In a sense, sociocracy is permaculture for people - integrating principles and patterns, similar to those in nature, supporting organisations to operate in a deeply collaborative (power-with) way (rather than power-over, authoritative way).
Importantly, sociocracy provides space for a diversity of perspectives to appropriately contribute to making collective agreements in working towards shared goals.
You recently taught an online course of Foundations of Sociocracy. I had the chance to be part of the learning community and I really enjoy it. Can you tell us how it went from your side?
The Foundations of Sociocracy Online training for the Permaculture CoLab was a wonderful experience. The training program has been creatively refined to be effective in supporting clear foundational understanding of sociocracy through using and practicing sociocracy’s core processes. People get first-hand experience in the baby steps of using sociocracy, supported by coaching from experienced practitioners over a six week period. This time-frame really allows the learning to root-in in a substantial way.
And training experienced permaculture people in the processes of sociocracy was really fulfilling. There’s already a strong level of understanding whole systems design from permaculture practice, so our participants were able to understand the elegance of sociocracy concepts quite smoothly, and play with them more quickly.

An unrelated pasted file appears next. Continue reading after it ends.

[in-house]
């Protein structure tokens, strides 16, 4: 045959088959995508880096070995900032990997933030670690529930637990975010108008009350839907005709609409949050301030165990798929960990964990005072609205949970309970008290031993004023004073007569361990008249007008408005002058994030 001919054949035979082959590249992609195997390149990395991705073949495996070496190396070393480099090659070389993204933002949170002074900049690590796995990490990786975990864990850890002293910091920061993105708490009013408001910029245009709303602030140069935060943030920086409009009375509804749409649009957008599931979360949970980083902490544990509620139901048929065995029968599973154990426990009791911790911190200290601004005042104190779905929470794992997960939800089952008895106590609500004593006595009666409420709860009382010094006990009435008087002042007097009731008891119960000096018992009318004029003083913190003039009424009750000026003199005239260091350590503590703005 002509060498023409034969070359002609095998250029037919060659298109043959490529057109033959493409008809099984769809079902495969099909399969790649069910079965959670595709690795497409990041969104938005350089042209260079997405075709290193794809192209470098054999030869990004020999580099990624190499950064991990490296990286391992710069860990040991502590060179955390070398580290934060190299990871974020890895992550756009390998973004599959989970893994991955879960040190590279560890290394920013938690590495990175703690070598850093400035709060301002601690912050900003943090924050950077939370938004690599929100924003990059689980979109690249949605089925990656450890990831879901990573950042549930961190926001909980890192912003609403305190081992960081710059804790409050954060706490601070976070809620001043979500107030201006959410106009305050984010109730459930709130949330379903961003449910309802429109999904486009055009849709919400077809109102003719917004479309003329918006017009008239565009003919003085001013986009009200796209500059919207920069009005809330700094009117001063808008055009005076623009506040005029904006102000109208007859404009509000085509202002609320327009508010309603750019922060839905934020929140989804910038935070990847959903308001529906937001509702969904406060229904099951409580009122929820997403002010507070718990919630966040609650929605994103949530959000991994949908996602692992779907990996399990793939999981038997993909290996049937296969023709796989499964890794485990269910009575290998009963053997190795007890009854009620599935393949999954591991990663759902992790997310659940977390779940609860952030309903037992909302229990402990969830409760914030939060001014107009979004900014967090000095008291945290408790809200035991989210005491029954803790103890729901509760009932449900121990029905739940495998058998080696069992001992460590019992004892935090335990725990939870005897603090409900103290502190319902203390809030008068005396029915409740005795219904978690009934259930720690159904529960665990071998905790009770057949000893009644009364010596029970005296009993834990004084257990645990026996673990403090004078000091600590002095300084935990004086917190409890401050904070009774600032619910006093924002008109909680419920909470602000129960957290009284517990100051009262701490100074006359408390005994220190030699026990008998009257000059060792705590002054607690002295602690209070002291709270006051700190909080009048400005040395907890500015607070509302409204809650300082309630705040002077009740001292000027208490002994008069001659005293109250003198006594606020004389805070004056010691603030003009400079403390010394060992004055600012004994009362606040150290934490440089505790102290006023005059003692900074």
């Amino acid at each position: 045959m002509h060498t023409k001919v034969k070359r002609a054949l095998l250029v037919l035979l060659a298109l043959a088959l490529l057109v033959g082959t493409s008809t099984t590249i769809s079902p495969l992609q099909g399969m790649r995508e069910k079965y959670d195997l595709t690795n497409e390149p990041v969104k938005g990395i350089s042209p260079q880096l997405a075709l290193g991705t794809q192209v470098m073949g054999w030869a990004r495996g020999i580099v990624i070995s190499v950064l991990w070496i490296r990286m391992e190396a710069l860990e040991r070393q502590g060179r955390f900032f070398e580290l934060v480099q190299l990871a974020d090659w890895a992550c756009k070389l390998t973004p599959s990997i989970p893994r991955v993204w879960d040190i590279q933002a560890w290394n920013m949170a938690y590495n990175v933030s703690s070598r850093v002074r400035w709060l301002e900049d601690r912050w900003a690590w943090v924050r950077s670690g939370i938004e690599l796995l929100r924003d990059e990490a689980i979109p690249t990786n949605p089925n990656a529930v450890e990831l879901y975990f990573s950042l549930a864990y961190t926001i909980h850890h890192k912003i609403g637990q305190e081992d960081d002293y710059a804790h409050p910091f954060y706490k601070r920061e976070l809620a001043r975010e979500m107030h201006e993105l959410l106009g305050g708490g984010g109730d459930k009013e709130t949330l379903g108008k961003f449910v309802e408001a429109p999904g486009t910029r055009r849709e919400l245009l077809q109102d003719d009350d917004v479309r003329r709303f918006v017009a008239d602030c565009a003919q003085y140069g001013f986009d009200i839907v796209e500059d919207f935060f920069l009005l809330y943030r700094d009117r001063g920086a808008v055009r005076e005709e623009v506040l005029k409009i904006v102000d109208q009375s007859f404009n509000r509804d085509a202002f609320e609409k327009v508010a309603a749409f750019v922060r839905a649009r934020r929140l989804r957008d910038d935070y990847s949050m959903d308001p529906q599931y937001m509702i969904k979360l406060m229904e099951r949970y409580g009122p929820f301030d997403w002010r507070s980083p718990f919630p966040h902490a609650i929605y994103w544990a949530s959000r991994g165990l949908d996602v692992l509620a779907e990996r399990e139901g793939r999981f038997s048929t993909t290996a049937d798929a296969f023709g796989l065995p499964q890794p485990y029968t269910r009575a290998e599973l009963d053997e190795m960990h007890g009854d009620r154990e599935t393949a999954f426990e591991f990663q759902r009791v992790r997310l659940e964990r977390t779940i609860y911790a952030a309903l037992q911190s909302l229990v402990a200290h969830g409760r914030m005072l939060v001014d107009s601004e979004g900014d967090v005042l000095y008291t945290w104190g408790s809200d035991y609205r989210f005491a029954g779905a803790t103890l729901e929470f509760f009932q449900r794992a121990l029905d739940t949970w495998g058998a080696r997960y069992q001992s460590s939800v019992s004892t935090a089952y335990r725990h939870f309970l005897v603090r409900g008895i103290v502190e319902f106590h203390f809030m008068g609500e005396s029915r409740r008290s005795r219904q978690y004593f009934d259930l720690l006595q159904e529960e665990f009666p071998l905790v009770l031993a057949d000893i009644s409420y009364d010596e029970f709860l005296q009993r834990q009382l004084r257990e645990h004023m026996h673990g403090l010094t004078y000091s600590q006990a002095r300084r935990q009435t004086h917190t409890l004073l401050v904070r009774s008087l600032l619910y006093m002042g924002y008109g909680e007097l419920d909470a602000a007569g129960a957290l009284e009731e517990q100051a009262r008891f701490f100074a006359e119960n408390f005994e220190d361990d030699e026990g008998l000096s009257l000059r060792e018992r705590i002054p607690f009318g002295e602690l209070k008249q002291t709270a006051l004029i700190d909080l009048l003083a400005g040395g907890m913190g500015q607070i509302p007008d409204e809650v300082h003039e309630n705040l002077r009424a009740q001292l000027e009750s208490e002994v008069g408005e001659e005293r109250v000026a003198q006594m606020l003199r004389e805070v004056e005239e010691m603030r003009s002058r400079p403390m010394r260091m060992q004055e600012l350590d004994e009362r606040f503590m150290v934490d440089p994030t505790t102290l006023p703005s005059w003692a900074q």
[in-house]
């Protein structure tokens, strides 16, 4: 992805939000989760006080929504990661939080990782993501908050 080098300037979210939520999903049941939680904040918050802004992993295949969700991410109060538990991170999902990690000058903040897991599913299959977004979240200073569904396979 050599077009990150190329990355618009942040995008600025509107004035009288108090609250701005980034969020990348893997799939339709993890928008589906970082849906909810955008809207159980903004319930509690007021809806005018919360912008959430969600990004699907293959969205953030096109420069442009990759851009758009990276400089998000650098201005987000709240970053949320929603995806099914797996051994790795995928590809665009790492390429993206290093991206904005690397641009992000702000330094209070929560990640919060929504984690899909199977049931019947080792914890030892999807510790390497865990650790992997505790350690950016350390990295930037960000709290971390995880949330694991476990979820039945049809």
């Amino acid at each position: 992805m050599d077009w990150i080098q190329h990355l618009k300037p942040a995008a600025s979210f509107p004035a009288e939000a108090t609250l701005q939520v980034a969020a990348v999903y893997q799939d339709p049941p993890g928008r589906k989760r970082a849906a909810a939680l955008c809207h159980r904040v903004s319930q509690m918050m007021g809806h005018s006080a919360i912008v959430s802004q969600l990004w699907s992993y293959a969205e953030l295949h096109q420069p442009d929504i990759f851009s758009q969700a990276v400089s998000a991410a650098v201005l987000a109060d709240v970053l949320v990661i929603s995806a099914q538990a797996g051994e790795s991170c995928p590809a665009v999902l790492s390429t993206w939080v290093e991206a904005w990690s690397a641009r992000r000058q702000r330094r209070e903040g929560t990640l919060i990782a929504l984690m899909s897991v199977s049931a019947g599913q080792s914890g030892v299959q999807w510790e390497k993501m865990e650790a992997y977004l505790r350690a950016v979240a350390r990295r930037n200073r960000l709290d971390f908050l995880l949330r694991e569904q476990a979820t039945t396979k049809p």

One or more songs you have in mind these days? And why?
History by Thievery Corporation is my most recent favourite song. It reminds us that we are sovereign individuals in this family of life on earth. We each have a role to play in this system that is unique to us, despite the disconnection and separation that is so often promoted in modern times.
"You got the soul. Live with it every day
You got the role, that everybody gotta play.
Break out the rows. Learn your history
You got the soul. Live with it every day"
At P&T we like to laugh and joke. Many of our interviews take place at dinner in a very joyful situation. But just when we are folded in two, the serious question comes up. What hope do we have for the future?
My contribution is that we humans realise that we are ecology, that we are part of the greater whole of life. This connects us to all our relations - plant, animal, mineral - and compels us to take care of our family, and ultimately ourselves (in the greater sense).